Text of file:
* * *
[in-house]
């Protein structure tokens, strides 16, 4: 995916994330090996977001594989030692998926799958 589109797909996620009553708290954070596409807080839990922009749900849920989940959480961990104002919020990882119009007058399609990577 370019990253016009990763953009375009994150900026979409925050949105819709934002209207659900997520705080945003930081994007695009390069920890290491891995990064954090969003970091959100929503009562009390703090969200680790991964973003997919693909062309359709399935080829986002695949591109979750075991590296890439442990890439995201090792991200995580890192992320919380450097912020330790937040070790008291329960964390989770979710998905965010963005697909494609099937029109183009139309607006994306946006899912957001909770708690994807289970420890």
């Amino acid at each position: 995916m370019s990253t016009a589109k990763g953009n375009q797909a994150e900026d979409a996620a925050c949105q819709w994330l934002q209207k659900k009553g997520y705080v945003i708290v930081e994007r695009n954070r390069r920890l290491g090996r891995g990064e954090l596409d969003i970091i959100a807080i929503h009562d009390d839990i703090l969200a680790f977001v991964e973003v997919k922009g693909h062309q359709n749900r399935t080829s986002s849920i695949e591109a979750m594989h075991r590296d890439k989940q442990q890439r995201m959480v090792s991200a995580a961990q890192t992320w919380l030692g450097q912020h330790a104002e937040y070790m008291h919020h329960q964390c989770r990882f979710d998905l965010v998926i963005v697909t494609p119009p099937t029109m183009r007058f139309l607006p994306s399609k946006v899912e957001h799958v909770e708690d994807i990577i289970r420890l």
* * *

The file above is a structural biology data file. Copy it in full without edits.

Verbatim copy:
[in-house]
């Protein structure tokens, strides 16, 4: 995916994330090996977001594989030692998926799958 589109797909996620009553708290954070596409807080839990922009749900849920989940959480961990104002919020990882119009007058399609990577 370019990253016009990763953009375009994150900026979409925050949105819709934002209207659900997520705080945003930081994007695009390069920890290491891995990064954090969003970091959100929503009562009390703090969200680790991964973003997919693909062309359709399935080829986002695949591109979750075991590296890439442990890439995201090792991200995580890192992320919380450097912020330790937040070790008291329960964390989770979710998905965010963005697909494609099937029109183009139309607006994306946006899912957001909770708690994807289970420890």
């Amino acid at each position: 995916m370019s990253t016009a589109k990763g953009n375009q797909a994150e900026d979409a996620a925050c949105q819709w994330l934002q209207k659900k009553g997520y705080v945003i708290v930081e994007r695009n954070r390069r920890l290491g090996r891995g990064e954090l596409d969003i970091i959100a807080i929503h009562d009390d839990i703090l969200a680790f977001v991964e973003v997919k922009g693909h062309q359709n749900r399935t080829s986002s849920i695949e591109a979750m594989h075991r590296d890439k989940q442990q890439r995201m959480v090792s991200a995580a961990q890192t992320w919380l030692g450097q912020h330790a104002e937040y070790m008291h919020h329960q964390c989770r990882f979710d998905l965010v998926i963005v697909t494609p119009p099937t029109m183009r007058f139309l607006p994306s399609k946006v899912e957001h799958v909770e708690d994807i990577i289970r420890l």